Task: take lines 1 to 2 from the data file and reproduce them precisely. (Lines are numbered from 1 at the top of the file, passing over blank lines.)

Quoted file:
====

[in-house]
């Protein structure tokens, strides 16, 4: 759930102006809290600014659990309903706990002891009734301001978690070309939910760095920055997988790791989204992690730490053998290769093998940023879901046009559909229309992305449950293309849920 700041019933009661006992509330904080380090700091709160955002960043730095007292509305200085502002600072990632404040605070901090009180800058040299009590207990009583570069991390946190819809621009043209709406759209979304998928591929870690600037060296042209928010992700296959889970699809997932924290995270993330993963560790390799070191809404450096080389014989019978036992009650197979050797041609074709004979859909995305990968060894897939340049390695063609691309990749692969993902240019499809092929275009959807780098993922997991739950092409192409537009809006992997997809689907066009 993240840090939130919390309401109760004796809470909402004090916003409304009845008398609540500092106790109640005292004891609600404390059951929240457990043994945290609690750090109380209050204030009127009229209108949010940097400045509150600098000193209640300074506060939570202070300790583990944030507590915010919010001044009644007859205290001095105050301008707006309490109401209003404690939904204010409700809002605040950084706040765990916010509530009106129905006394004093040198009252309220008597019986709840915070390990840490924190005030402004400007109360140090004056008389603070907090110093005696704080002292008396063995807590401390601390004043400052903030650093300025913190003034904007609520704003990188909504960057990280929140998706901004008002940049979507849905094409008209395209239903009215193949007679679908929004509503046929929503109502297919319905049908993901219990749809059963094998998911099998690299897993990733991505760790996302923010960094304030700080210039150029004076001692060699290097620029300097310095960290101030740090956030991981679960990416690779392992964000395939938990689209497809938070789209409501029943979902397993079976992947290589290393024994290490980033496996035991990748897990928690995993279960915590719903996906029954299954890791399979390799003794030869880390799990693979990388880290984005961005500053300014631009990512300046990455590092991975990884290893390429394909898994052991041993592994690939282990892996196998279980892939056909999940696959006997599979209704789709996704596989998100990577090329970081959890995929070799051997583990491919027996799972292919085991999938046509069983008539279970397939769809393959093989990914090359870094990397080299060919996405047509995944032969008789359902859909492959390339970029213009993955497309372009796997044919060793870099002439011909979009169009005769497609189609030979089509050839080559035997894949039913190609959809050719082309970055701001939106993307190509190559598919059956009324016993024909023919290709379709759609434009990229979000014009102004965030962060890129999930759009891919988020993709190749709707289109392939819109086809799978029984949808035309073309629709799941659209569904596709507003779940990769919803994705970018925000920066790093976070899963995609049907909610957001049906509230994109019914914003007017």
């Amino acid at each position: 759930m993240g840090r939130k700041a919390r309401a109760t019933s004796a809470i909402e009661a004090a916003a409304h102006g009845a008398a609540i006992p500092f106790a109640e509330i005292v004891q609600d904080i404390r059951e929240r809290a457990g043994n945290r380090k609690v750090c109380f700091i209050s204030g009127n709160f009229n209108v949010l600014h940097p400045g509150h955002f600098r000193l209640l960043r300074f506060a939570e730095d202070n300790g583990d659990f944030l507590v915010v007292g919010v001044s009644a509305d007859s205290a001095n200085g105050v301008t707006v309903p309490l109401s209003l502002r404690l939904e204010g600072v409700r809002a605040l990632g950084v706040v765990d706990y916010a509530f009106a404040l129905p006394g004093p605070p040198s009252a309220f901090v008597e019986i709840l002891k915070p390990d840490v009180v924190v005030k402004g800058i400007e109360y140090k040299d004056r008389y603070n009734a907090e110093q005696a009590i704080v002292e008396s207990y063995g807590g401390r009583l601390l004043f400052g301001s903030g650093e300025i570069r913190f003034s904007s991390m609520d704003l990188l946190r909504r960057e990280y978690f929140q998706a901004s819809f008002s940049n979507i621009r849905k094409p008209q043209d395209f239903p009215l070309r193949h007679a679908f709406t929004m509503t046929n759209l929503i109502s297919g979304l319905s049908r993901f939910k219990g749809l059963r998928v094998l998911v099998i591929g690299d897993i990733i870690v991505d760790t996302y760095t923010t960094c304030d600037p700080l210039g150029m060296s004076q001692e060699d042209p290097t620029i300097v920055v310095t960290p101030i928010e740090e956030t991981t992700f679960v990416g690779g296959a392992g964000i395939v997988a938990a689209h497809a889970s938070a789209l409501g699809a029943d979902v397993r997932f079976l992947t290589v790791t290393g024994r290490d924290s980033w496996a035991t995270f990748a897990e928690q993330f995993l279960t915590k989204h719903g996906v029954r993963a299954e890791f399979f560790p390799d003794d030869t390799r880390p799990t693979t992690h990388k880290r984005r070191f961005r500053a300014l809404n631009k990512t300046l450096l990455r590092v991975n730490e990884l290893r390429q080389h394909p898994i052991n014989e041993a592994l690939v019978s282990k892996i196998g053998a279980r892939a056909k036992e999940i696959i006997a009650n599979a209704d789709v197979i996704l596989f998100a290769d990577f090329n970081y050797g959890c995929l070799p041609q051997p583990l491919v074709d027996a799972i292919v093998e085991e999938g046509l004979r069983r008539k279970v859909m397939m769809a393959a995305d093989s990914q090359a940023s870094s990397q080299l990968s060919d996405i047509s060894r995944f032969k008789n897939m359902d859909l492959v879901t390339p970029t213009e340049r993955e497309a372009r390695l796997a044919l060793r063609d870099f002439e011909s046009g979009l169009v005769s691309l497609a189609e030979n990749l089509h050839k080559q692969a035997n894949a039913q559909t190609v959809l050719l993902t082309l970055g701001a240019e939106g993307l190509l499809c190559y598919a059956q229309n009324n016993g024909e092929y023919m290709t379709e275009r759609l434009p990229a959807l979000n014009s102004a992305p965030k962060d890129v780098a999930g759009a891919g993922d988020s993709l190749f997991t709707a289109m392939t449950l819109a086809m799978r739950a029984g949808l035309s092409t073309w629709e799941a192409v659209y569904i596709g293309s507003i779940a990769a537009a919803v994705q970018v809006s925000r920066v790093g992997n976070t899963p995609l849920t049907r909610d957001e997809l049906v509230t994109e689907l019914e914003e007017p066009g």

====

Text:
[in-house]
């Protein structure tokens, strides 16, 4: 759930102006809290600014659990309903706990002891009734301001978690070309939910760095920055997988790791989204992690730490053998290769093998940023879901046009559909229309992305449950293309849920 700041019933009661006992509330904080380090700091709160955002960043730095007292509305200085502002600072990632404040605070901090009180800058040299009590207990009583570069991390946190819809621009043209709406759209979304998928591929870690600037060296042209928010992700296959889970699809997932924290995270993330993963560790390799070191809404450096080389014989019978036992009650197979050797041609074709004979859909995305990968060894897939340049390695063609691309990749692969993902240019499809092929275009959807780098993922997991739950092409192409537009809006992997997809689907066009 993240840090939130919390309401109760004796809470909402004090916003409304009845008398609540500092106790109640005292004891609600404390059951929240457990043994945290609690750090109380209050204030009127009229209108949010940097400045509150600098000193209640300074506060939570202070300790583990944030507590915010919010001044009644007859205290001095105050301008707006309490109401209003404690939904204010409700809002605040950084706040765990916010509530009106129905006394004093040198009252309220008597019986709840915070390990840490924190005030402004400007109360140090004056008389603070907090110093005696704080002292008396063995807590401390601390004043400052903030650093300025913190003034904007609520704003990188909504960057990280929140998706901004008002940049979507849905094409008209395209239903009215193949007679679908929004509503046929929503109502297919319905049908993901219990749809059963094998998911099998690299897993990733991505760790996302923010960094304030700080210039150029004076001692060699290097620029300097310095960290101030740090956030991981679960990416690779392992964000395939938990689209497809938070789209409501029943979902397993079976992947290589290393024994290490980033496996035991990748897990928690995993279960915590719903996906029954299954890791399979390799003794030869880390799990693979990388880290984005961005500053300014631009990512300046990455590092991975990884290893390429394909898994052991041993592994690939282990892996196998279980892939056909999940696959006997599979209704789709996704596989998100990577090329970081959890995929070799051997583990491919027996799972292919085991999938046509069983008539279970397939769809393959093989990914090359870094990397080299060919996405047509995944032969008789359902859909492959390339970029213009993955497309372009796997044919060793870099002439011909979009169009005769497609189609030979089509050839080559035997894949039913190609959809050719082309970055701001939106993307190509190559598919059956009324016993024909023919290709379709759609434009990229979000014009102004965030962060890129999930759009891919988020993709190749709707289109392939819109086809799978029984949808035309073309629709799941659209569904596709507003779940990769919803994705970018925000920066790093976070899963995609049907909610957001049906509230994109019914914003007017």